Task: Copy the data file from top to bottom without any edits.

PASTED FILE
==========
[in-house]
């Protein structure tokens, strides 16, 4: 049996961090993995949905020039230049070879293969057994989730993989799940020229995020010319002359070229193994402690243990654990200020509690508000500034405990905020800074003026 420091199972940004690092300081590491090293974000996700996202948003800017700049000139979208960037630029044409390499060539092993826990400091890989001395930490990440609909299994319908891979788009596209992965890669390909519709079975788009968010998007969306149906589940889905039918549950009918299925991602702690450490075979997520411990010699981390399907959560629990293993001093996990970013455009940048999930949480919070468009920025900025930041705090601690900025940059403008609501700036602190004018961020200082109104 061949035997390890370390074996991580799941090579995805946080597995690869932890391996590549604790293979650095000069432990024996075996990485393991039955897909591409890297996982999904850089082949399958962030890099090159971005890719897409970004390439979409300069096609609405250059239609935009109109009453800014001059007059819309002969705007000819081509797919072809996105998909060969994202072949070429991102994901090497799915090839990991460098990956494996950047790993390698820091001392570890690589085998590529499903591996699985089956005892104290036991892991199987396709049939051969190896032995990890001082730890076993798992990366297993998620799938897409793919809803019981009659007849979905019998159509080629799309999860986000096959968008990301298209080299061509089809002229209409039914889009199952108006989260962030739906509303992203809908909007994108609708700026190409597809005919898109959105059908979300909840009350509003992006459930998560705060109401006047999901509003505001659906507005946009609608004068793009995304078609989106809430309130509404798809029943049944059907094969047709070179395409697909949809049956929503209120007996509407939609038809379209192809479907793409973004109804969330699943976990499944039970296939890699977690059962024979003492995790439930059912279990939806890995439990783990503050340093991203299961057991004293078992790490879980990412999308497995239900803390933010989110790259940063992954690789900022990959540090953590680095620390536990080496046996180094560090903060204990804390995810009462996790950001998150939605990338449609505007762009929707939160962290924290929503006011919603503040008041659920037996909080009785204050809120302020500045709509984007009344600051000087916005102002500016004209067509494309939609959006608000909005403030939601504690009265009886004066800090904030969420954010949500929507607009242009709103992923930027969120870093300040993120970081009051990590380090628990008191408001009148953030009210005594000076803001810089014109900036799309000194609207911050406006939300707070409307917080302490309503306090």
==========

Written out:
[in-house]
């Protein structure tokens, strides 16, 4: 049996961090993995949905020039230049070879293969057994989730993989799940020229995020010319002359070229193994402690243990654990200020509690508000500034405990905020800074003026 420091199972940004690092300081590491090293974000996700996202948003800017700049000139979208960037630029044409390499060539092993826990400091890989001395930490990440609909299994319908891979788009596209992965890669390909519709079975788009968010998007969306149906589940889905039918549950009918299925991602702690450490075979997520411990010699981390399907959560629990293993001093996990970013455009940048999930949480919070468009920025900025930041705090601690900025940059403008609501700036602190004018961020200082109104 061949035997390890370390074996991580799941090579995805946080597995690869932890391996590549604790293979650095000069432990024996075996990485393991039955897909591409890297996982999904850089082949399958962030890099090159971005890719897409970004390439979409300069096609609405250059239609935009109109009453800014001059007059819309002969705007000819081509797919072809996105998909060969994202072949070429991102994901090497799915090839990991460098990956494996950047790993390698820091001392570890690589085998590529499903591996699985089956005892104290036991892991199987396709049939051969190896032995990890001082730890076993798992990366297993998620799938897409793919809803019981009659007849979905019998159509080629799309999860986000096959968008990301298209080299061509089809002229209409039914889009199952108006989260962030739906509303992203809908909007994108609708700026190409597809005919898109959105059908979300909840009350509003992006459930998560705060109401006047999901509003505001659906507005946009609608004068793009995304078609989106809430309130509404798809029943049944059907094969047709070179395409697909949809049956929503209120007996509407939609038809379209192809479907793409973004109804969330699943976990499944039970296939890699977690059962024979003492995790439930059912279990939806890995439990783990503050340093991203299961057991004293078992790490879980990412999308497995239900803390933010989110790259940063992954690789900022990959540090953590680095620390536990080496046996180094560090903060204990804390995810009462996790950001998150939605990338449609505007762009929707939160962290924290929503006011919603503040008041659920037996909080009785204050809120302020500045709509984007009344600051000087916005102002500016004209067509494309939609959006608000909005403030939601504690009265009886004066800090904030969420954010949500929507607009242009709103992923930027969120870093300040993120970081009051990590380090628990008191408001009148953030009210005594000076803001810089014109900036799309000194609207911050406006939300707070409307917080302490309503306090």